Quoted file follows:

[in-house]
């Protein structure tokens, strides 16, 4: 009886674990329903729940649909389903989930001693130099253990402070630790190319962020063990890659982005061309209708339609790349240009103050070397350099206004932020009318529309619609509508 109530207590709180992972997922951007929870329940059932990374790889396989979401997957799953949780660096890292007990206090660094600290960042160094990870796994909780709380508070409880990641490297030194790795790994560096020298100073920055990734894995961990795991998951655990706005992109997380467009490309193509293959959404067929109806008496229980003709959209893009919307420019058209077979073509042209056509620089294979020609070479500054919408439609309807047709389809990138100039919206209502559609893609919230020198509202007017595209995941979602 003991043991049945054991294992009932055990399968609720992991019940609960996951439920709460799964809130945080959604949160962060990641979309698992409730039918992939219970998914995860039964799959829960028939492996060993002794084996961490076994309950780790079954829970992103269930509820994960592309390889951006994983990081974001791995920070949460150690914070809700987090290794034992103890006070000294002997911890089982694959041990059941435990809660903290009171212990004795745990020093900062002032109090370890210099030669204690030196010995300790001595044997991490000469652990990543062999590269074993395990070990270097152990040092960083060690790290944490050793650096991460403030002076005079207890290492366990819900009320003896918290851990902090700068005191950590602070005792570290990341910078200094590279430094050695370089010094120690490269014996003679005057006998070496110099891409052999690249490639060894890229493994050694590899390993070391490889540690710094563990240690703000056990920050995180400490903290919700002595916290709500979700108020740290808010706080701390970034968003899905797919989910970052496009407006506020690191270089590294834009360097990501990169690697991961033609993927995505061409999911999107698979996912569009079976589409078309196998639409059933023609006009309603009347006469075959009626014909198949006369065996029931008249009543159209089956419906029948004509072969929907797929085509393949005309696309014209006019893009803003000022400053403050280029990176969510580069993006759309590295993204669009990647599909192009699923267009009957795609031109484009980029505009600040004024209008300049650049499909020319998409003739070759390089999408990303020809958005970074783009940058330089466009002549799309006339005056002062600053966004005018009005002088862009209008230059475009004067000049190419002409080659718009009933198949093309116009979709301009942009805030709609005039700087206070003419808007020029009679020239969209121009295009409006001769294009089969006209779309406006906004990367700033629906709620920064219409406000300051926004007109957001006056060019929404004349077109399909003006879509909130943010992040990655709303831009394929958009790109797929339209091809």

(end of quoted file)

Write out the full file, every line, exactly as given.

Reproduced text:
[in-house]
């Protein structure tokens, strides 16, 4: 009886674990329903729940649909389903989930001693130099253990402070630790190319962020063990890659982005061309209708339609790349240009103050070397350099206004932020009318529309619609509508 109530207590709180992972997922951007929870329940059932990374790889396989979401997957799953949780660096890292007990206090660094600290960042160094990870796994909780709380508070409880990641490297030194790795790994560096020298100073920055990734894995961990795991998951655990706005992109997380467009490309193509293959959404067929109806008496229980003709959209893009919307420019058209077979073509042209056509620089294979020609070479500054919408439609309807047709389809990138100039919206209502559609893609919230020198509202007017595209995941979602 003991043991049945054991294992009932055990399968609720992991019940609960996951439920709460799964809130945080959604949160962060990641979309698992409730039918992939219970998914995860039964799959829960028939492996060993002794084996961490076994309950780790079954829970992103269930509820994960592309390889951006994983990081974001791995920070949460150690914070809700987090290794034992103890006070000294002997911890089982694959041990059941435990809660903290009171212990004795745990020093900062002032109090370890210099030669204690030196010995300790001595044997991490000469652990990543062999590269074993395990070990270097152990040092960083060690790290944490050793650096991460403030002076005079207890290492366990819900009320003896918290851990902090700068005191950590602070005792570290990341910078200094590279430094050695370089010094120690490269014996003679005057006998070496110099891409052999690249490639060894890229493994050694590899390993070391490889540690710094563990240690703000056990920050995180400490903290919700002595916290709500979700108020740290808010706080701390970034968003899905797919989910970052496009407006506020690191270089590294834009360097990501990169690697991961033609993927995505061409999911999107698979996912569009079976589409078309196998639409059933023609006009309603009347006469075959009626014909198949006369065996029931008249009543159209089956419906029948004509072969929907797929085509393949005309696309014209006019893009803003000022400053403050280029990176969510580069993006759309590295993204669009990647599909192009699923267009009957795609031109484009980029505009600040004024209008300049650049499909020319998409003739070759390089999408990303020809958005970074783009940058330089466009002549799309006339005056002062600053966004005018009005002088862009209008230059475009004067000049190419002409080659718009009933198949093309116009979709301009942009805030709609005039700087206070003419808007020029009679020239969209121009295009409006001769294009089969006209779309406006906004990367700033629906709620920064219409406000300051926004007109957001006056060019929404004349077109399909003006879509909130943010992040990655709303831009394929958009790109797929339209091809």